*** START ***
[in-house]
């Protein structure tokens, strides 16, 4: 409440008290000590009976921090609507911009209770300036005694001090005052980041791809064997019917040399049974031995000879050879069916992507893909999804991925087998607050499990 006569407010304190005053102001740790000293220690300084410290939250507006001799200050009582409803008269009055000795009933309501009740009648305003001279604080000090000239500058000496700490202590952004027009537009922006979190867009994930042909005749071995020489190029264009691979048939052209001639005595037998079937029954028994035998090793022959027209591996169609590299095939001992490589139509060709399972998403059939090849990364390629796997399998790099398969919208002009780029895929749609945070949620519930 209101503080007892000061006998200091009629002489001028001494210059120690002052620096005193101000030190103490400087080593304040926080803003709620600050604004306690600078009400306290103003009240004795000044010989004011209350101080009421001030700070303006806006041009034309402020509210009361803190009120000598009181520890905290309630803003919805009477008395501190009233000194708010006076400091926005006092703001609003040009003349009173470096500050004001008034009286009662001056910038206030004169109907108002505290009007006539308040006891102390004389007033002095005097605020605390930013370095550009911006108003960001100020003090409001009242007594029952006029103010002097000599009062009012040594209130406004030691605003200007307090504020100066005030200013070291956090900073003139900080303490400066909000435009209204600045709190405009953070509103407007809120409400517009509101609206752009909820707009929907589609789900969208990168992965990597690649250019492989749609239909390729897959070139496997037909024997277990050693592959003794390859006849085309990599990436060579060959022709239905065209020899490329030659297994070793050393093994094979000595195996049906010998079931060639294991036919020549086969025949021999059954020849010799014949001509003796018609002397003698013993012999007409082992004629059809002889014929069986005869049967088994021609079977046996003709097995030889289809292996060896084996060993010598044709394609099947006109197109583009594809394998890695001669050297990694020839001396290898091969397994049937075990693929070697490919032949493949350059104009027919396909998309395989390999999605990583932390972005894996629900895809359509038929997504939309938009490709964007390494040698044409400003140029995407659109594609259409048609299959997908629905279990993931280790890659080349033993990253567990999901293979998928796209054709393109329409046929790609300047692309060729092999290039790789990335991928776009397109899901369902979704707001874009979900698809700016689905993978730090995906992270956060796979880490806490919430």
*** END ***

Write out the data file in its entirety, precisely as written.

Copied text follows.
[in-house]
């Protein structure tokens, strides 16, 4: 409440008290000590009976921090609507911009209770300036005694001090005052980041791809064997019917040399049974031995000879050879069916992507893909999804991925087998607050499990 006569407010304190005053102001740790000293220690300084410290939250507006001799200050009582409803008269009055000795009933309501009740009648305003001279604080000090000239500058000496700490202590952004027009537009922006979190867009994930042909005749071995020489190029264009691979048939052209001639005595037998079937029954028994035998090793022959027209591996169609590299095939001992490589139509060709399972998403059939090849990364390629796997399998790099398969919208002009780029895929749609945070949620519930 209101503080007892000061006998200091009629002489001028001494210059120690002052620096005193101000030190103490400087080593304040926080803003709620600050604004306690600078009400306290103003009240004795000044010989004011209350101080009421001030700070303006806006041009034309402020509210009361803190009120000598009181520890905290309630803003919805009477008395501190009233000194708010006076400091926005006092703001609003040009003349009173470096500050004001008034009286009662001056910038206030004169109907108002505290009007006539308040006891102390004389007033002095005097605020605390930013370095550009911006108003960001100020003090409001009242007594029952006029103010002097000599009062009012040594209130406004030691605003200007307090504020100066005030200013070291956090900073003139900080303490400066909000435009209204600045709190405009953070509103407007809120409400517009509101609206752009909820707009929907589609789900969208990168992965990597690649250019492989749609239909390729897959070139496997037909024997277990050693592959003794390859006849085309990599990436060579060959022709239905065209020899490329030659297994070793050393093994094979000595195996049906010998079931060639294991036919020549086969025949021999059954020849010799014949001509003796018609002397003698013993012999007409082992004629059809002889014929069986005869049967088994021609079977046996003709097995030889289809292996060896084996060993010598044709394609099947006109197109583009594809394998890695001669050297990694020839001396290898091969397994049937075990693929070697490919032949493949350059104009027919396909998309395989390999999605990583932390972005894996629900895809359509038929997504939309938009490709964007390494040698044409400003140029995407659109594609259409048609299959997908629905279990993931280790890659080349033993990253567990999901293979998928796209054709393109329409046929790609300047692309060729092999290039790789990335991928776009397109899901369902979704707001874009979900698809700016689905993978730090995906992270956060796979880490806490919430």